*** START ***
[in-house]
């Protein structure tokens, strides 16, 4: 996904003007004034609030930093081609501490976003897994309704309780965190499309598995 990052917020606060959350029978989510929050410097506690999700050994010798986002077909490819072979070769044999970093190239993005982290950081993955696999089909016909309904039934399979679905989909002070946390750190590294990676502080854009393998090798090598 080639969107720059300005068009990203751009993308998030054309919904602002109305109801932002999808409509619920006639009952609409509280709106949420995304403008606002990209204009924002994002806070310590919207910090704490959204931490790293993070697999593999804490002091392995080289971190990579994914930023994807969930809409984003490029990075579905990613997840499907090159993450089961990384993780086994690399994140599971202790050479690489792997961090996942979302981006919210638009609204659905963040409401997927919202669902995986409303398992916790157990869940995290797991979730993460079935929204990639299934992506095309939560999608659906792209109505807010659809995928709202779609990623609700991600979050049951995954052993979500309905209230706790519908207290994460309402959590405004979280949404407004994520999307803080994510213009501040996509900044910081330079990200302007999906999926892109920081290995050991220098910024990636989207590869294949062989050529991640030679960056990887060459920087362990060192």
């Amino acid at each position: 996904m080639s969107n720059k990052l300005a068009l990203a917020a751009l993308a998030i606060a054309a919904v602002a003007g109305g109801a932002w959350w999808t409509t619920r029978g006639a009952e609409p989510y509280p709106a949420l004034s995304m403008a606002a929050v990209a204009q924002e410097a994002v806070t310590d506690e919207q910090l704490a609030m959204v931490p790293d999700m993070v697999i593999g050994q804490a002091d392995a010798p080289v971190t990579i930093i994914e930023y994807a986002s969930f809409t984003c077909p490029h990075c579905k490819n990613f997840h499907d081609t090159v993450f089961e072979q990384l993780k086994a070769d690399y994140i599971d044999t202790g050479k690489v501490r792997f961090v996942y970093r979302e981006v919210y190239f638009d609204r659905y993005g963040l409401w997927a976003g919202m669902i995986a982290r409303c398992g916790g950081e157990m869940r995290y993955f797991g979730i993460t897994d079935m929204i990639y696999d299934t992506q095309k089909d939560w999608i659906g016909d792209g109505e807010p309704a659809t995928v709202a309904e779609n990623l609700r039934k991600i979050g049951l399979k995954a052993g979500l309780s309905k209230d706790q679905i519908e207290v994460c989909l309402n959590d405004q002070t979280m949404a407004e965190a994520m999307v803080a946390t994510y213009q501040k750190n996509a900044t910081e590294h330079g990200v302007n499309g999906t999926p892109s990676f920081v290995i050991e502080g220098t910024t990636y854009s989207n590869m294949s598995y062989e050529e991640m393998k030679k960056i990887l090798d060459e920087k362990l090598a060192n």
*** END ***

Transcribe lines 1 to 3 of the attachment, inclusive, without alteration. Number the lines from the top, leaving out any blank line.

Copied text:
[in-house]
């Protein structure tokens, strides 16, 4: 996904003007004034609030930093081609501490976003897994309704309780965190499309598995 990052917020606060959350029978989510929050410097506690999700050994010798986002077909490819072979070769044999970093190239993005982290950081993955696999089909016909309904039934399979679905989909002070946390750190590294990676502080854009393998090798090598 080639969107720059300005068009990203751009993308998030054309919904602002109305109801932002999808409509619920006639009952609409509280709106949420995304403008606002990209204009924002994002806070310590919207910090704490959204931490790293993070697999593999804490002091392995080289971190990579994914930023994807969930809409984003490029990075579905990613997840499907090159993450089961990384993780086994690399994140599971202790050479690489792997961090996942979302981006919210638009609204659905963040409401997927919202669902995986409303398992916790157990869940995290797991979730993460079935929204990639299934992506095309939560999608659906792209109505807010659809995928709202779609990623609700991600979050049951995954052993979500309905209230706790519908207290994460309402959590405004979280949404407004994520999307803080994510213009501040996509900044910081330079990200302007999906999926892109920081290995050991220098910024990636989207590869294949062989050529991640030679960056990887060459920087362990060192």
């Amino acid at each position: 996904m080639s969107n720059k990052l300005a068009l990203a917020a751009l993308a998030i606060a054309a919904v602002a003007g109305g109801a932002w959350w999808t409509t619920r029978g006639a009952e609409p989510y509280p709106a949420l004034s995304m403008a606002a929050v990209a204009q924002e410097a994002v806070t310590d506690e919207q910090l704490a609030m959204v931490p790293d999700m993070v697999i593999g050994q804490a002091d392995a010798p080289v971190t990579i930093i994914e930023y994807a986002s969930f809409t984003c077909p490029h990075c579905k490819n990613f997840h499907d081609t090159v993450f089961e072979q990384l993780k086994a070769d690399y994140i599971d044999t202790g050479k690489v501490r792997f961090v996942y970093r979302e981006v919210y190239f638009d609204r659905y993005g963040l409401w997927a976003g919202m669902i995986a982290r409303c398992g916790g950081e157990m869940r995290y993955f797991g979730i993460t897994d079935m929204i990639y696999d299934t992506q095309k089909d939560w999608i659906g016909d792209g109505e807010p309704a659809t995928v709202a309904e779609n990623l609700r039934k991600i979050g049951l399979k995954a052993g979500l309780s309905k209230d706790q679905i519908e207290v994460c989909l309402n959590d405004q002070t979280m949404a407004e965190a994520m999307v803080a946390t994510y213009q501040k750190n996509a900044t910081e590294h330079g990200v302007n499309g999906t999926p892109s990676f920081v290995i050991e502080g220098t910024t990636y854009s989207n590869m294949s598995y062989e050529e991640m393998k030679k960056i990887l090798d060459e920087k362990l090598a060192n």